The Zvox Z-Base 525 sound bar delivers better-than-average sonics and its unique pedestal design will make you forget it's even there.
Zvox Z-Base 525
Surround sound and its accouterments tend to dominate a living room, requiring an AV receiver, several speakers, stands, and wires to make the whole thing work. That's why many people choose to skip surround sound, opting instead for the tinny acoustics of their TV speakers. Single-speaker solutions like the Zvox Z-Base 525 represent the middle ground, promising much better audio than your TV can produce, and without all the fuss.
The Z-Base 525 is particularly fuss-free; its unique design makes it look like nothing more than a pedestal for your HDTV. Even better, the Z-Base sounds better than most sound bars, although it doesn't have as much of the surround effect as some others. (The step-up Z-Base 575 sounds even better, but it's larger and more expensive.) Like any sound bar, it doesn't compare to a full 5.1 system, but if you can live with the compromises, the Z-Base 525 ($350) is one of the more affordable options with respectable sound, and it boasts an outstanding design.
The Z-Base 525's design is almost characterless, and in this case, that's actually a good thing. The Z-Base 525 is a black rectangular box, with the main cabinet constructed of medium-density fiberboard and with a black metal speaker grille on the front. While most sound bars are designed to sit in front of your HDTV, the Z-Base 525 is meant to act as a second "stand" for your HDTV. That's the genius behind the design. Many people have a problem with audio you can see (speakers, wires, stands), but the Z-Base 525 looks like nothing more than an extra block of wood to perch your HDTV on. (Zvox claims it's capable of supporting 90 pounds of weight; for reference, the Panasonic TC-P50G10 weighs 90.4 pounds.)
That's not to say the Z-Base 525 is a perfect fit for every environment. In fact, in our testing environment, we found that the extra 3.5 inches of height put the TV at a higher-than-desired viewing angle. We're probably more sensitive to this than the average viewer, but if you already have a tall TV stand, the Zvox might not be a good fit. Likewise, if your TV is wall mounted, the Zvox may attract more attention to itself.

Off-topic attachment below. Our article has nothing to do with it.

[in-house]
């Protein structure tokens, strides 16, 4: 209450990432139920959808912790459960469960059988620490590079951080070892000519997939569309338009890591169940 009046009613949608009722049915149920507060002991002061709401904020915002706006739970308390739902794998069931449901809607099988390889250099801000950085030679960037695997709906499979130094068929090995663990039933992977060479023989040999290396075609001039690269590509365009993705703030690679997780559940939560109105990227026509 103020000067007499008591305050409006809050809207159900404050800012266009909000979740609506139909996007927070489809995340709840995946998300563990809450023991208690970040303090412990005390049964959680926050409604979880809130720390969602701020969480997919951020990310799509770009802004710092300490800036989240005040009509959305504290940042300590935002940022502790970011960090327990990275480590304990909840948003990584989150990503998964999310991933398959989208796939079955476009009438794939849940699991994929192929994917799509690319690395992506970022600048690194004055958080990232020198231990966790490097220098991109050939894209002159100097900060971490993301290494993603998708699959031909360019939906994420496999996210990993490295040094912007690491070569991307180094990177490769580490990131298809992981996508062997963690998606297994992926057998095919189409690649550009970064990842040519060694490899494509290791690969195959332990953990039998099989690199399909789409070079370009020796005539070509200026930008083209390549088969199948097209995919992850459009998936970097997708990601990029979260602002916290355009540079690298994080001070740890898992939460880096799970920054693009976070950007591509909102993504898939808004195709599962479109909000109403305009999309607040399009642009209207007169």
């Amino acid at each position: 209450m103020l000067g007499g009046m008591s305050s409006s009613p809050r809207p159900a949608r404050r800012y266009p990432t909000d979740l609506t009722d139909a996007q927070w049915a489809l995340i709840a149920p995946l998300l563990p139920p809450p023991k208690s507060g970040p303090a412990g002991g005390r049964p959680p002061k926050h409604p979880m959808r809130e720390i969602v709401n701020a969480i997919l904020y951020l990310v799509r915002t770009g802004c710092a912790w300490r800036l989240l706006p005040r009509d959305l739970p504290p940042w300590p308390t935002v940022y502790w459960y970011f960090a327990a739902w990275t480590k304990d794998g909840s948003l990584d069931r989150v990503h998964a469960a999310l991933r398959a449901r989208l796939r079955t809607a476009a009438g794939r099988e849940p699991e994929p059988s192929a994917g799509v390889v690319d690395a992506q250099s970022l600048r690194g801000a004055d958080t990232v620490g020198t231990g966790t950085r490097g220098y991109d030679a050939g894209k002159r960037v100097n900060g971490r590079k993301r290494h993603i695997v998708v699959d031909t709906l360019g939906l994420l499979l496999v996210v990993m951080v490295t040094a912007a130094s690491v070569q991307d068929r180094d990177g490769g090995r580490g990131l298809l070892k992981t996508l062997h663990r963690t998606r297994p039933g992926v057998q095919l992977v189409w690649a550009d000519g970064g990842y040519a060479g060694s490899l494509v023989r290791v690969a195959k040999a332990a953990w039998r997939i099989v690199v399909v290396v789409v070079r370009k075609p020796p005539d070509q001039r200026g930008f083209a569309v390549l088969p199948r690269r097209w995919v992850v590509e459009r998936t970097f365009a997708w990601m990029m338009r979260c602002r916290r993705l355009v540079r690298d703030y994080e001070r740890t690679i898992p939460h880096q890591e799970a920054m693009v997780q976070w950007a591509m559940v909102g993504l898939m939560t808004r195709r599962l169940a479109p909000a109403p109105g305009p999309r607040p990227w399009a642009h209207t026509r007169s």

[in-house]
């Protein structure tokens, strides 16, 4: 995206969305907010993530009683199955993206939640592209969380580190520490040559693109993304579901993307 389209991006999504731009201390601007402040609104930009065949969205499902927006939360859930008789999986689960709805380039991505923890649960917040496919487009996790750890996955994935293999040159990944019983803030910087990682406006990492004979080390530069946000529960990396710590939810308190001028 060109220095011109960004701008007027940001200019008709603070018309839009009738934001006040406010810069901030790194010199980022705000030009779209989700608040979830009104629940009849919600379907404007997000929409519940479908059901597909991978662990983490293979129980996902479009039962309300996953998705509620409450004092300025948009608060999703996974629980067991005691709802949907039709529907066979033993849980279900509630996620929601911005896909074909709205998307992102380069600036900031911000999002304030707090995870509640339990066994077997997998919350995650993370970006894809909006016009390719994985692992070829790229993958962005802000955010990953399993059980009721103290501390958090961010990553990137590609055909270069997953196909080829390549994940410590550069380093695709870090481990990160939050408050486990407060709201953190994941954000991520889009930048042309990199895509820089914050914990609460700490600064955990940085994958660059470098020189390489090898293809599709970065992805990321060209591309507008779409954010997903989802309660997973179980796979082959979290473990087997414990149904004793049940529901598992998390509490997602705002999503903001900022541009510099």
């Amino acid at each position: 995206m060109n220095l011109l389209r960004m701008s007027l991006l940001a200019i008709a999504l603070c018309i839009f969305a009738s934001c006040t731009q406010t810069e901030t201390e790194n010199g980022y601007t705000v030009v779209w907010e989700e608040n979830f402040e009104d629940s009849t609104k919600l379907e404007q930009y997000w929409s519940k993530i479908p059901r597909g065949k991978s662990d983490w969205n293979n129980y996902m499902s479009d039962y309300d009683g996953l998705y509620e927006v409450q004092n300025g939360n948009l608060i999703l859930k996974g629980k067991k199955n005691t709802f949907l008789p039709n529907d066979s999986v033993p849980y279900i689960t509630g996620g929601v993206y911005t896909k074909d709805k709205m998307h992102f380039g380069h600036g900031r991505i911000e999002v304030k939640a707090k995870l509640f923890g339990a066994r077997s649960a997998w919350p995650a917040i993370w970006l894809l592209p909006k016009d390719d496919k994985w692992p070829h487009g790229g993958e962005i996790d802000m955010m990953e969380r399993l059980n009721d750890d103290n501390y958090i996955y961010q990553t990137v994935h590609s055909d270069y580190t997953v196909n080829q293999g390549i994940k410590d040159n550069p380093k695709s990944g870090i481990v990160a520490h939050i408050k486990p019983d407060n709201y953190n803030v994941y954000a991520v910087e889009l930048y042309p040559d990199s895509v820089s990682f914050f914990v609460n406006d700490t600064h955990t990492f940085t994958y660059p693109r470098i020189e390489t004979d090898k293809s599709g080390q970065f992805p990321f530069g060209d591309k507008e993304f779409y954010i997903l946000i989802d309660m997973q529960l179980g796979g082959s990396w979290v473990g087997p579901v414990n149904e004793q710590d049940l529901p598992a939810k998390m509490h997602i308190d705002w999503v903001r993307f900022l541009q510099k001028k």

The Zvox's connectivity options are simple: there are two analog stereo RCA inputs inputs on the back. Whether that's enough depends on your own setup, but it's certainly on the skimpy side (although it's more than the single input on the competing Polk SurroundBar SDA IHT).
Zvox did make a strange design decision with its audio inputs: the second audio input is described as a "mixing" input, which means you'll hear sound from two connected devices if they're playing audio. That's not a problem for most devices, which are turned off after use, but if you have an always-on DVR, it will be constantly feeding audio to your Zvox. We're guessing Zvox wanted to keep things simple by not offering the capability to truly change inputs, but it seems like an oversight when DVRs are so prevalent.
(There are a few ways around the problem. If your HDTV has stereo analog outputs, you can use it as a "switcher," which also may allow you too connect more than two devices. Secondly, if your DVR has a dedicated mute button or volume control (separate from that of the TV), you can manually lower it each time you're done watching TV).
The included remote of the Z-Base 525 is nearly as basic as the design of the main unit, but in its case that is more of a drawback. There are only 11 buttons total, but they are bunched together and similarly sized. While we longed for some button rockers and even a basic red button for power, the Z-Base 525 is simple enough that the uninspired remote is only a minor setback.